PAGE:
Ellen G. White: The Lonely Years: 1876-1891 (vol. 3)


Across the Atlantic on the City of Rome

On board the steamer City of Rome Ellen White Sabbath morning wrote a few letters, one to Jenny Ings. She wanted to tell her that she wished she were on board with them en route to America, but she didn't, for she knew Mrs. Ings was still needed in Europe. This is what she did write: 3BIO 372.5

All right this morning. Had a beautiful night. The water as smooth as a placid lake. Would not think we were on the boat if we did not hear the machinery and feel a little motion. I shall miss you much. I became attached to you and shall feel the loss of your society. The weeks spent together have been very pleasant indeed....—Letter 65, 1887. 3BIO 373.1

The trip across the Atlantic took eight days and was reported as “pleasant and prosperous” (The Review and Herald, August 16, 1887). They encountered one storm, but Ellen White declared, “We had on the steamer a pleasant voyage.”—Letter 50, 1887. She says little of how she occupied her time, but probably did a good bit of writing. 3BIO 373.2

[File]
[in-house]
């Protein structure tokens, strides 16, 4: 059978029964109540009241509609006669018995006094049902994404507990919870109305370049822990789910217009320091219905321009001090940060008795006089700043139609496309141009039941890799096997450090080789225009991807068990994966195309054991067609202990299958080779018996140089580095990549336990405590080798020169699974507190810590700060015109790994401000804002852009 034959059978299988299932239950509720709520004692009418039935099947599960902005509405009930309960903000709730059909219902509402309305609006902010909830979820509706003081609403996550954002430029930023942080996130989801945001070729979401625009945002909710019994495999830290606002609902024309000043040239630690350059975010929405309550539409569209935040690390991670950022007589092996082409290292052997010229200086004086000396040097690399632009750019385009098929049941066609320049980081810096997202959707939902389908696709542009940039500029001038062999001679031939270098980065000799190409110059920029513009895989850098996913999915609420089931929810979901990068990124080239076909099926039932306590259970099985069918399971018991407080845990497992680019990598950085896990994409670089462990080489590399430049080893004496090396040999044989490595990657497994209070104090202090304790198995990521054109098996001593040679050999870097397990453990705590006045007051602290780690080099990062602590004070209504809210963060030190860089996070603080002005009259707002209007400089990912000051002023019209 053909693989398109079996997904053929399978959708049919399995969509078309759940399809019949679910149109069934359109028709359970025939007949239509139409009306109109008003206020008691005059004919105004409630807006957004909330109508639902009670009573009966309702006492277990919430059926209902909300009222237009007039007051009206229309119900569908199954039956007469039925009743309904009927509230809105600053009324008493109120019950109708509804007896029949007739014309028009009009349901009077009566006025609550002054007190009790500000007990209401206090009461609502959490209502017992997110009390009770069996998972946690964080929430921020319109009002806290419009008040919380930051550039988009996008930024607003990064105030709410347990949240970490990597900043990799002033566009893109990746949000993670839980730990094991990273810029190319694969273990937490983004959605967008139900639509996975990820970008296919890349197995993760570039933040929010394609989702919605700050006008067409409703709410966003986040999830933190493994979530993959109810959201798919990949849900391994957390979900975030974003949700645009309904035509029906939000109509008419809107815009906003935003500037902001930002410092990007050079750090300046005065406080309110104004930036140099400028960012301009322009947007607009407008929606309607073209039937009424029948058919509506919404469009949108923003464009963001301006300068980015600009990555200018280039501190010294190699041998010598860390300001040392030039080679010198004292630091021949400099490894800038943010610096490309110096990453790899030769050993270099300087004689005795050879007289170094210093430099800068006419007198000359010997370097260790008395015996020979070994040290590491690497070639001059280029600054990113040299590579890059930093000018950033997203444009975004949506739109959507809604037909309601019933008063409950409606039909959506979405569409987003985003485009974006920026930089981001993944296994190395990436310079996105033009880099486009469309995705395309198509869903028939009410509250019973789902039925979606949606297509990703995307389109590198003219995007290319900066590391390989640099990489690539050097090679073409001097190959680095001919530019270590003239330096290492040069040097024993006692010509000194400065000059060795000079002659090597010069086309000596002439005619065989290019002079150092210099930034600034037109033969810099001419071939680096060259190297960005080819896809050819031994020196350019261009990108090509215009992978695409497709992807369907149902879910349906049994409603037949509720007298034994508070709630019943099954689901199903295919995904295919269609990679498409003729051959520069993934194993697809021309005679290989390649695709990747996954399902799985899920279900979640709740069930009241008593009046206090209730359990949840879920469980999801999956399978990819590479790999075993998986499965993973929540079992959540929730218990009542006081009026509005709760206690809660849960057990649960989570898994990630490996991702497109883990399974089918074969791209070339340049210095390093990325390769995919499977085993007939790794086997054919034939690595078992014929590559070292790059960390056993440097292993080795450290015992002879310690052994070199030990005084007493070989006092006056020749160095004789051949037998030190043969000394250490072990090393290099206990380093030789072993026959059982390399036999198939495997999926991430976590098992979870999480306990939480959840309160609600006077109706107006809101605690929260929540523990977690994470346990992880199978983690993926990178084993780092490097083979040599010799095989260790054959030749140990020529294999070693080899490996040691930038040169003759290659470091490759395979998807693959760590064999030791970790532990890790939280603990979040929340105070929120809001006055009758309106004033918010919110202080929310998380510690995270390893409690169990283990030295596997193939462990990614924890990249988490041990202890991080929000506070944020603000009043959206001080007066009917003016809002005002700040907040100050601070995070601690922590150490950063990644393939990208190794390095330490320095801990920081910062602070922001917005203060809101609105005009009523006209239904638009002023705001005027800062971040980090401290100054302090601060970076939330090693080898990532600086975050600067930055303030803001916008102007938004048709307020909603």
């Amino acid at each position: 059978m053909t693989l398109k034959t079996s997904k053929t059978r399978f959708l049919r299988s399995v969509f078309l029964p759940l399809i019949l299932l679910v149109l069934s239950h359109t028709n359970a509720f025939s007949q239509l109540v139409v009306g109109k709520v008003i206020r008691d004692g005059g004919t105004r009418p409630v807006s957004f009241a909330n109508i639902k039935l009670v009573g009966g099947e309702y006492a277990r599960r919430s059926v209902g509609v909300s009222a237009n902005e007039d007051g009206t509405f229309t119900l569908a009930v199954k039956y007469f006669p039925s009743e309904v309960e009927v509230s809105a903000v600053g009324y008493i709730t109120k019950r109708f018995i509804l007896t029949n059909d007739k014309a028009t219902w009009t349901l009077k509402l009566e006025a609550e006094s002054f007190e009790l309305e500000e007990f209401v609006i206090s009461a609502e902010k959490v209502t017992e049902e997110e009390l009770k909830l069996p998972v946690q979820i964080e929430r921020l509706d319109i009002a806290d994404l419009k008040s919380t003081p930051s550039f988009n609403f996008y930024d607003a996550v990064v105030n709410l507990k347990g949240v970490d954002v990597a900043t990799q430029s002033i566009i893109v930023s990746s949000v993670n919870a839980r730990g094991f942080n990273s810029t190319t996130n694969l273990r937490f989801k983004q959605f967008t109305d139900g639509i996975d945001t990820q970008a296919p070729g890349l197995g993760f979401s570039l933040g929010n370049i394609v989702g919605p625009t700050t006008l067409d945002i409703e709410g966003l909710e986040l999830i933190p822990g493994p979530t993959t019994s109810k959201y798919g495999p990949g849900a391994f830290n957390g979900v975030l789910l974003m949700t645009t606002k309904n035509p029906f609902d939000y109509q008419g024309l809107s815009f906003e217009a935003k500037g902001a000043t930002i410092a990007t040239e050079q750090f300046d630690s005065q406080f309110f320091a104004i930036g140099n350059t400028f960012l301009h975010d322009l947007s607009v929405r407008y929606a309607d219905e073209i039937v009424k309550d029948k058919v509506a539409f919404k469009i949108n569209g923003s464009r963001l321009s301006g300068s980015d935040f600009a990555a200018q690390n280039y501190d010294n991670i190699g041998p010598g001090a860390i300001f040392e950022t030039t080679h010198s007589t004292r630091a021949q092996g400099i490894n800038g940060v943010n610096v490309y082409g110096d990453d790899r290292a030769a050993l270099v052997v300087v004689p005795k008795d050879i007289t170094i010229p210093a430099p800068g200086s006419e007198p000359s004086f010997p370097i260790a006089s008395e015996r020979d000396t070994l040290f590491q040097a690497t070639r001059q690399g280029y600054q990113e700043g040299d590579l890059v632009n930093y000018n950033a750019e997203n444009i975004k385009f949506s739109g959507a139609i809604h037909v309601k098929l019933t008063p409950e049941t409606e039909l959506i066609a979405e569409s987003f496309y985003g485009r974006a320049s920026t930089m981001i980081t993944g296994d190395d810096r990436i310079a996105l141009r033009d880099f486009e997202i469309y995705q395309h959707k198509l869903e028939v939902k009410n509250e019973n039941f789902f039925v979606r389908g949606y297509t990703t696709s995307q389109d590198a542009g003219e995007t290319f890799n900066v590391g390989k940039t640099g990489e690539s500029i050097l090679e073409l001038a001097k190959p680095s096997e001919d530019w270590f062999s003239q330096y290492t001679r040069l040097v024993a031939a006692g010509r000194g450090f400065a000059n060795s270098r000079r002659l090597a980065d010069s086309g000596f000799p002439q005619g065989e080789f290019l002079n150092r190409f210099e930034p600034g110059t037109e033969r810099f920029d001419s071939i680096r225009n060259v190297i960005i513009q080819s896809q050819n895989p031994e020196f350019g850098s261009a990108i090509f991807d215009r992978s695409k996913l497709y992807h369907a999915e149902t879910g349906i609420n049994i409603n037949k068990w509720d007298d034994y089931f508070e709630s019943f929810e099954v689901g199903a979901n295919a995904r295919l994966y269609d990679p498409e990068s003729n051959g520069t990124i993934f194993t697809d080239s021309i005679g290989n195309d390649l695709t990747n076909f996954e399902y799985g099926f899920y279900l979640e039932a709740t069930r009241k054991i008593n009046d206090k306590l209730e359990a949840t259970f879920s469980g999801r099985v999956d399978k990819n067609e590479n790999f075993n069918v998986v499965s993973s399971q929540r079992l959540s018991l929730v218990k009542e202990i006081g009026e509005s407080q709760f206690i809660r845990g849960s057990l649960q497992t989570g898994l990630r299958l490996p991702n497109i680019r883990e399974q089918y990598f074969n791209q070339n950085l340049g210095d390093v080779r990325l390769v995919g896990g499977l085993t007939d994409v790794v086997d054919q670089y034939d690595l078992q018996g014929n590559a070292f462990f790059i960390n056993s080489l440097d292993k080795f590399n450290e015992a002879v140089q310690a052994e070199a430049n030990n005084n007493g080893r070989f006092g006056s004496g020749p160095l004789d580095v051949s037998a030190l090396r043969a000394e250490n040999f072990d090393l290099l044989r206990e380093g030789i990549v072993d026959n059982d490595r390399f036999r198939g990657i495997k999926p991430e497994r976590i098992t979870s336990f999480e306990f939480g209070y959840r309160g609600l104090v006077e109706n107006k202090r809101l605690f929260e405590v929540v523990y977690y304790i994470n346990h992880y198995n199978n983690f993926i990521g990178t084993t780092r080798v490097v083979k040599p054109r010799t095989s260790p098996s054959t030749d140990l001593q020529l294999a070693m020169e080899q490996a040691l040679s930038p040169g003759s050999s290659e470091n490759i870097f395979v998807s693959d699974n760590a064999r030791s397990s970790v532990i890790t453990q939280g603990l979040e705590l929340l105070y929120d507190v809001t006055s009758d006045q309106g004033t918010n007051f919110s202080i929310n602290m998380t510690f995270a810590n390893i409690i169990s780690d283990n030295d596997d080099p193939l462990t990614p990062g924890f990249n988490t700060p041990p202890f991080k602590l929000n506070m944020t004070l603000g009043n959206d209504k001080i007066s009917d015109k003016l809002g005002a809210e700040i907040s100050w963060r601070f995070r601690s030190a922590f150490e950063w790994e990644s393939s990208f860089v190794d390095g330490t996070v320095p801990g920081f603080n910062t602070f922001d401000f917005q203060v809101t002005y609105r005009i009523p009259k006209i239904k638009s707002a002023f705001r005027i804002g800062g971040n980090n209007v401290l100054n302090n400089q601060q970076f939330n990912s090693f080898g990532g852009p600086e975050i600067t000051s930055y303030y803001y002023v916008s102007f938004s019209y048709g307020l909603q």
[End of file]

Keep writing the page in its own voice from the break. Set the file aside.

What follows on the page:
Thursday noon, August 11, the travelers landed in New York. The back-page Review and Herald note reported: 3BIO 373.3

Mrs. E. G. White left immediately for New Bedford, Massachusetts, to attend the New England camp meeting now in session there, and Mrs. M. K. White came on to the [Battle Creek] Sanitarium, her health, we regret to say, being such as to render a stay awhile at that institution advisable.—August 16, 1887. 3BIO 373.4

Before long, Ellen White wrote words of encouragement for the readers of the Review regarding the work in Europe. In her article published on December 6, after naming the countries where the work was advancing, she declared: 3BIO 373.5

A good work has already been done in these countries. There are those who have received the truth, scattered as light bearers in almost every land.... 3BIO 373.6

Some connected with the work in these foreign fields, as in America, become disheartened, and, following the course of the unworthy spies, bring a discouraging report.... 3BIO 373.7

But we have no such report to bring. After a two years’ stay in Europe, we see no more reason for discouragement in the state of the cause there than at its rise in the different fields in America. There we saw the Lord testing the material to be used.... The word has gone forth to Europe, “Go forward.” ...The greater the difficulties to be overcome, the greater will be the victory gained. 3BIO 373.8